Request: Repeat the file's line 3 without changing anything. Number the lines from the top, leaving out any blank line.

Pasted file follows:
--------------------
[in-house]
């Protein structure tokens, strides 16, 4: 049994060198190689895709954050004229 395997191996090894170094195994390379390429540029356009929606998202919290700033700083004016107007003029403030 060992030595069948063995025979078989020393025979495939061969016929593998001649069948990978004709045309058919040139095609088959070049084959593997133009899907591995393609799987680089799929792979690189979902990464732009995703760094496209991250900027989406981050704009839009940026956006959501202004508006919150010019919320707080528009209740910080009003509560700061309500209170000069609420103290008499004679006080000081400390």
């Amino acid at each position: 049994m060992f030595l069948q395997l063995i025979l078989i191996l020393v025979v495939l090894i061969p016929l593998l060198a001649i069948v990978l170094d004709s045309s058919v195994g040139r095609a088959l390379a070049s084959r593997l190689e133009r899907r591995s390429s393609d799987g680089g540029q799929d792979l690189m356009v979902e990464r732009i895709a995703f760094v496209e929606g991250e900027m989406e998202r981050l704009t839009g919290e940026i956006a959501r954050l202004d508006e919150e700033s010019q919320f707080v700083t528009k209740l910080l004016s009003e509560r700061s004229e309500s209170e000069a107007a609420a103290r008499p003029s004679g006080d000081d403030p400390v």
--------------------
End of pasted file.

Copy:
């Amino acid at each position: 049994m060992f030595l069948q395997l063995i025979l078989i191996l020393v025979v495939l090894i061969p016929l593998l060198a001649i069948v990978l170094d004709s045309s058919v195994g040139r095609a088959l390379a070049s084959r593997l190689e133009r899907r591995s390429s393609d799987g680089g540029q799929d792979l690189m356009v979902e990464r732009i895709a995703f760094v496209e929606g991250e900027m989406e998202r981050l704009t839009g919290e940026i956006a959501r954050l202004d508006e919150e700033s010019q919320f707080v700083t528009k209740l910080l004016s009003e509560r700061s004229e309500s209170e000069a107007a609420a103290r008499p003029s004679g006080d000081d403030p400390v």